In her collection of comics, I Love Led-Zeppelin, Ellen Forney includes a number of single-pagers, most of them non-fiction, even instructional. She devotes one to “How to Tip Your Server”, basing her suggestions (commands? requirements?) on interviews with two longtime servers, “Alianna is a dancer/choreographer, and Gary is a musician and ‘zine writer,” both of whom have been wait staff for years.
“15% is the minimum.” For “crappy service, a really irritating combo of bitchiness and condescension, totally ignoring your table, really, really inedible food,” among other things, a tip may be drastically reduced to “say 10%” – but no lower! Ever!
I tip. I tip because I’m supposed to. I hate tipping.
Restaurants get away with a price on the menu that ignores both taxes and service? Why don’t we tip at the grocery store? Why don’t we tip at the DMV? We could put out a tip jar at the library.
Frankly, I can’t think of any good reason for tipping. Because the servers are paid a shitty wage? They’re not the only ones. Far as that goes tips are a disincentive to unionize, least so far as poor pay leads one to get together with one’s peers.
“Remember,” tuts the book, “if you stiff your server, you’re also stiffing the hostess, busboys, bartenders, etc.” Yeah, you’re the one shortchanging all those folks, not the owner of the business who has no obligation to pay the workers what their labor is worth. If you can’t afford to tip, you can’t afford to eat out, right?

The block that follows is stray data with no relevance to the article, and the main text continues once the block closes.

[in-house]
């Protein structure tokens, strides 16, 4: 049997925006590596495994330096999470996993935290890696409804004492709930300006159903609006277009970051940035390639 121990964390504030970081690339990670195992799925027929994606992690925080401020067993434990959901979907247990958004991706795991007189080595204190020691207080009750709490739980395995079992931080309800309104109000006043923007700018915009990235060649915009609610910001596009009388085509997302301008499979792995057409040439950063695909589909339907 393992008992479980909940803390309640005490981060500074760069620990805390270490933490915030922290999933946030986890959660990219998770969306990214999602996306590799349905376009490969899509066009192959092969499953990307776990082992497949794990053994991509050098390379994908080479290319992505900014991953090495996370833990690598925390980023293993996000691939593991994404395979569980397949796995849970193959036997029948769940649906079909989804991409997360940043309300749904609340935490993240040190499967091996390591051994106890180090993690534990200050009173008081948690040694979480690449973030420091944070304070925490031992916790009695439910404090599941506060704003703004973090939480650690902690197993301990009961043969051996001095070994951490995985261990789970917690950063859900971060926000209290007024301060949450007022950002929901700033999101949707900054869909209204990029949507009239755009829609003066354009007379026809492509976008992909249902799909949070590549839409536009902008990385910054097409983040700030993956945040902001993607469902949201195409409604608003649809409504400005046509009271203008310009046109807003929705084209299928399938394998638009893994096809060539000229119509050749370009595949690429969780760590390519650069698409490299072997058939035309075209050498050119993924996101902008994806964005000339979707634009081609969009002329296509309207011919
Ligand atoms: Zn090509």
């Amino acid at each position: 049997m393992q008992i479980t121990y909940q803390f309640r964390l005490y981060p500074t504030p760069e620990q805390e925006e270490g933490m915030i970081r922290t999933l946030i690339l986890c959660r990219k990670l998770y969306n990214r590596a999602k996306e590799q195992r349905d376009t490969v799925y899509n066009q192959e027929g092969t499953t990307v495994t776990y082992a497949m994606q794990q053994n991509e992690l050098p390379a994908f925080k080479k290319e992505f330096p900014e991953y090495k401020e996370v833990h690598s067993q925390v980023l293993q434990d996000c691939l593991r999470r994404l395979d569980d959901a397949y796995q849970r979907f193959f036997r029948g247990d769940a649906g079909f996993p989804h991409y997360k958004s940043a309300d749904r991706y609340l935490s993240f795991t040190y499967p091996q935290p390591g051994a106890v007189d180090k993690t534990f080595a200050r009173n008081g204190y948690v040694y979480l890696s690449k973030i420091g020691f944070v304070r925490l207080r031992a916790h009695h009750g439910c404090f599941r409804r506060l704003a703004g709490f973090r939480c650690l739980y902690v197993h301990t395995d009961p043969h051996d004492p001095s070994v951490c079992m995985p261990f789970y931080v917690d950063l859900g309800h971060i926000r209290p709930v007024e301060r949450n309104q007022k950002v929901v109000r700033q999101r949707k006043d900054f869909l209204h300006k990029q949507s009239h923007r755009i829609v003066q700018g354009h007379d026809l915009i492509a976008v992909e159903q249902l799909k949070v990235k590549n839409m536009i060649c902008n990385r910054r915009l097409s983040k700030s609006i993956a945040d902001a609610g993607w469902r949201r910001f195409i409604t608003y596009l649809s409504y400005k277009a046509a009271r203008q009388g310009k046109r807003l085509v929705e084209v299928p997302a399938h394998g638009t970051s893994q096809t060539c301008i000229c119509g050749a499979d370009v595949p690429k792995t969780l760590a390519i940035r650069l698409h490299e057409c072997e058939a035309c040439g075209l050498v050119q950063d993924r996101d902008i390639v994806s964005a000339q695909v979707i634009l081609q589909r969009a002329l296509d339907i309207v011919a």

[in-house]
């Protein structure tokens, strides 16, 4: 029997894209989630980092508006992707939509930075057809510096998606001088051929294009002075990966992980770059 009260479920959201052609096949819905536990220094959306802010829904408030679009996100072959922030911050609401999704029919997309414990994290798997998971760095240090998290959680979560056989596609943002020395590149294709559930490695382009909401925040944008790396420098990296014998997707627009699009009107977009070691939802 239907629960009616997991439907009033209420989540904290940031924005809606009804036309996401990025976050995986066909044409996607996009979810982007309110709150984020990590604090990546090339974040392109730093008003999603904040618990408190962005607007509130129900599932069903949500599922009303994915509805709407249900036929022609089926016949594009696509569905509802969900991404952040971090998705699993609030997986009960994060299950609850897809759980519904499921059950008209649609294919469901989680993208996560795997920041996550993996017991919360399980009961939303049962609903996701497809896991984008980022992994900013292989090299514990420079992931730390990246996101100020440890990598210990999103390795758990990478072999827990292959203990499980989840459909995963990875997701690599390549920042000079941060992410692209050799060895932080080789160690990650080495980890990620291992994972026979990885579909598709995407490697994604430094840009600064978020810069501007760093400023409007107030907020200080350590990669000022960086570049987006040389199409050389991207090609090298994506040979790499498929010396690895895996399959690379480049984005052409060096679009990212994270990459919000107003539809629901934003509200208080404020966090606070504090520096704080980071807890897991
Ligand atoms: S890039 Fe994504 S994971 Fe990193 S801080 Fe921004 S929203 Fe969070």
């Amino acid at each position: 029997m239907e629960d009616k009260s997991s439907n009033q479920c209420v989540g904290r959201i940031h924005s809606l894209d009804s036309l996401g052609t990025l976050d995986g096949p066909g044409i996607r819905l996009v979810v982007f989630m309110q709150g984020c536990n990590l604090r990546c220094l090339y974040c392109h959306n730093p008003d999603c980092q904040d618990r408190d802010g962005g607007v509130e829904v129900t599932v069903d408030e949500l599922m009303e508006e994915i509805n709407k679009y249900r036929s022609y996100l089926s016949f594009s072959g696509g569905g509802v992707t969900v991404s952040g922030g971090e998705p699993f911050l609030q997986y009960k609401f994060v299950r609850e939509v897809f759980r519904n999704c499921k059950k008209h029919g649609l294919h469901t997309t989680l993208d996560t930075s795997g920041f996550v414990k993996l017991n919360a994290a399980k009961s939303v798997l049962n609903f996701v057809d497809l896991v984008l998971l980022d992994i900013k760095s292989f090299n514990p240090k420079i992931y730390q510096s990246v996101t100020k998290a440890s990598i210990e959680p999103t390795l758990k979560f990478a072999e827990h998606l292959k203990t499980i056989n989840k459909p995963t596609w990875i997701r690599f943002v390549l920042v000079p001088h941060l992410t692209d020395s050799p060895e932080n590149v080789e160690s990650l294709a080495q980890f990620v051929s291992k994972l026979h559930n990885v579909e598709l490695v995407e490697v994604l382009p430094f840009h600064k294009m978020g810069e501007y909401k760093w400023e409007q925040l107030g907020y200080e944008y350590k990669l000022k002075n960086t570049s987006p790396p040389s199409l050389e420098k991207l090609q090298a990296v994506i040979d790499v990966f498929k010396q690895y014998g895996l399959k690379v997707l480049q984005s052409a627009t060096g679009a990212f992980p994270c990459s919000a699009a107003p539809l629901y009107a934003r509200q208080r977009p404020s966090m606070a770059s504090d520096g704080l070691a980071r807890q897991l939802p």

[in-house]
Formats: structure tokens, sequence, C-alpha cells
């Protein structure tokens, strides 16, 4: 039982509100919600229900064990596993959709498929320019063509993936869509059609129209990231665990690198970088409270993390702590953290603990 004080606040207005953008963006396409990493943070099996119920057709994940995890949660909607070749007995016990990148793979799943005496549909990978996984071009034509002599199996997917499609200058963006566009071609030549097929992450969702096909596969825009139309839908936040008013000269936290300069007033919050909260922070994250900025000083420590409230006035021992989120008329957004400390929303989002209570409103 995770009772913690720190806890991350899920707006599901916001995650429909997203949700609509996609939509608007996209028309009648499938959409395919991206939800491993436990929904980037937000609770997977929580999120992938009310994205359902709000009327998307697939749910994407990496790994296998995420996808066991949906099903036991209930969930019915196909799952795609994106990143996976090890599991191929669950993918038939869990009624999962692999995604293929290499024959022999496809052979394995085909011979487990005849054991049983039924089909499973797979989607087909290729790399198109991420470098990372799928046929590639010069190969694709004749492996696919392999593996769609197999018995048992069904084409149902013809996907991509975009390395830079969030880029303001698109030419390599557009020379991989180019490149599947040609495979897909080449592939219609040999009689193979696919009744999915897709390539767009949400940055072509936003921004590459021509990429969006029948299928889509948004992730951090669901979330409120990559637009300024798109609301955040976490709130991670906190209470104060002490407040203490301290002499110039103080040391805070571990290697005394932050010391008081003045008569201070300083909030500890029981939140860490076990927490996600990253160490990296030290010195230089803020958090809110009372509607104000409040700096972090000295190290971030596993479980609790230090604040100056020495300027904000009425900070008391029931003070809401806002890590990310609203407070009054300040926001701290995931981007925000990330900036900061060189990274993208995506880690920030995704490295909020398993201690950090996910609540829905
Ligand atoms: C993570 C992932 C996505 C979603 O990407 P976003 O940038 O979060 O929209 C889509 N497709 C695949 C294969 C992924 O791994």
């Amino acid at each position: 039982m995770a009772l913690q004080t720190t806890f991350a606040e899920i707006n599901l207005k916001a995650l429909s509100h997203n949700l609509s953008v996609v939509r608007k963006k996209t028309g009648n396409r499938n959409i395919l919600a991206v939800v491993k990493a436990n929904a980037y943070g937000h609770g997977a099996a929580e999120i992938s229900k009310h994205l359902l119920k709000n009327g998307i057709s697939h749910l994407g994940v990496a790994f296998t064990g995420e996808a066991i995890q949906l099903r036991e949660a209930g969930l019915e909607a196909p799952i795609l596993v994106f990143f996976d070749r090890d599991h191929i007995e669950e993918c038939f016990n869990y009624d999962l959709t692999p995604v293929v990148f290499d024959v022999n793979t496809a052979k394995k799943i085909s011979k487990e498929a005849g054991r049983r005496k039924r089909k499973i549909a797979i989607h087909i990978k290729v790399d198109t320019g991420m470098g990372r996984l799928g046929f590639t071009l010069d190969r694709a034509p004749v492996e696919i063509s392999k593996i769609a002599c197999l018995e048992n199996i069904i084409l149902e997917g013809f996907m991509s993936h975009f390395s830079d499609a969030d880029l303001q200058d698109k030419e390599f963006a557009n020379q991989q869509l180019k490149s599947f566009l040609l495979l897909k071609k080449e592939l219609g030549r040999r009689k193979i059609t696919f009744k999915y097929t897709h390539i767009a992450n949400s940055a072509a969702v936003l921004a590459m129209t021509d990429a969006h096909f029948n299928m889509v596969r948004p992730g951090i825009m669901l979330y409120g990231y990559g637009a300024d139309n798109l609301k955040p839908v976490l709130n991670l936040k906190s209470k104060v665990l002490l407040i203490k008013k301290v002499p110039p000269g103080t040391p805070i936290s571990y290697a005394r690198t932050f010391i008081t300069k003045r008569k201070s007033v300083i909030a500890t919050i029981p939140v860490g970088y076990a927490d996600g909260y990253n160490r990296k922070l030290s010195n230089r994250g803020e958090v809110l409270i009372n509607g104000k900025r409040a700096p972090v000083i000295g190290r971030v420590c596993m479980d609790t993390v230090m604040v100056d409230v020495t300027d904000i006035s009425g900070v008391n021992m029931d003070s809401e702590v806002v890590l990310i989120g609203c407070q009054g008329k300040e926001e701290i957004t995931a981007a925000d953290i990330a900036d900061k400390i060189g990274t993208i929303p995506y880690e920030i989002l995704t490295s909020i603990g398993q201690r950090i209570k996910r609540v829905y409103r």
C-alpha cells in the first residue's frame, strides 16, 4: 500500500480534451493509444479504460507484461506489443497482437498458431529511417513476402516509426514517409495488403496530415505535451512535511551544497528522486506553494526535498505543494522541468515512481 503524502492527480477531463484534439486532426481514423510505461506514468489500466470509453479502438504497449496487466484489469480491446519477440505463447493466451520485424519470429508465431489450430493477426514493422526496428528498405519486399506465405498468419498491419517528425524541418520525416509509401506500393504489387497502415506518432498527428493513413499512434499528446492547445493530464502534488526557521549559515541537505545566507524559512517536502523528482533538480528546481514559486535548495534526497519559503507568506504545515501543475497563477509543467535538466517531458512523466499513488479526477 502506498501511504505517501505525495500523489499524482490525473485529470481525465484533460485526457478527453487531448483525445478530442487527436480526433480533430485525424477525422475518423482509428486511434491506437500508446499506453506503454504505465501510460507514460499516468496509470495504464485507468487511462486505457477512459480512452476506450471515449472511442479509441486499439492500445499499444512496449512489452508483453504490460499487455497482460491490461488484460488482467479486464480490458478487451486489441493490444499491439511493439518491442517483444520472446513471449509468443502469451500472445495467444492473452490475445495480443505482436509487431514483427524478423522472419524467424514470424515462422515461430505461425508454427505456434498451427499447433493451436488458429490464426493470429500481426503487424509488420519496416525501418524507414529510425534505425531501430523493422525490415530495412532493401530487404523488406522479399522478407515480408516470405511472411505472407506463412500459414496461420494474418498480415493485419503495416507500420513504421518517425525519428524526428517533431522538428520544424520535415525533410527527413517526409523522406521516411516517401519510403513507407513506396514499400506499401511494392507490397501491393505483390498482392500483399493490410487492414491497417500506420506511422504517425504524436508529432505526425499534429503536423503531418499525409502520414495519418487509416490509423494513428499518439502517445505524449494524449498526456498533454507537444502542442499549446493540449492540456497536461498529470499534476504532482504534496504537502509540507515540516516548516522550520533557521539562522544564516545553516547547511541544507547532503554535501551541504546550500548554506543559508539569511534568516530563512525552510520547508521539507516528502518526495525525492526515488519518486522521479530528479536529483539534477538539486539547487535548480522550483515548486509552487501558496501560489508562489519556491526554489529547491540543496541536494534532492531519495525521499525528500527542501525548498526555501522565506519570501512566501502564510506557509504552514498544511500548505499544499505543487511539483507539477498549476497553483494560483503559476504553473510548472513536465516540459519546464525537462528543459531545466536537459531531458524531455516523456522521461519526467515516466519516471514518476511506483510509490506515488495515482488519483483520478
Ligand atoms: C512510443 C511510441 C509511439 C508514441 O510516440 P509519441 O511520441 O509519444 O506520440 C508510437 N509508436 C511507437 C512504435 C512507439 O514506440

“To Insure Prompt Service”? You mean, without the tip I’m gonna get slow, crappy service? Apparently I’ll get that anyway (see paragraph 2 above).
If you get bad service, Forney’s informants insist, you tip anyway, then punish the restaurant by never going back. Yeah, right. Suppose you just had a shitty server and the next night she’s fired? How would you know? Check the restaurant’s website? Suppose there’s only one restaurant in town? I guess you’d quickly gain a rep among the servers as a bad tipper and be punished with even worse service.
Suppose you just want to be treated well; after all, you are a paying customer. If you get bad service you should complain to management? No way. According to Forney & friends your only recourse is depriving yourself.
A lot of wait staff make good money on tips, cash tips, which often aren’t declared so aren’t taxed. (Doesn’t the government assume now that wait staff get tips so require them to declare something?)
I understand that waiting tables has traditionally been women’s work, one of the few decently paid women’s jobs, and I can’t but sympathize with the idea that people ought to be paid well for good work.
But I still hate tips. And I resent waiters for expecting them.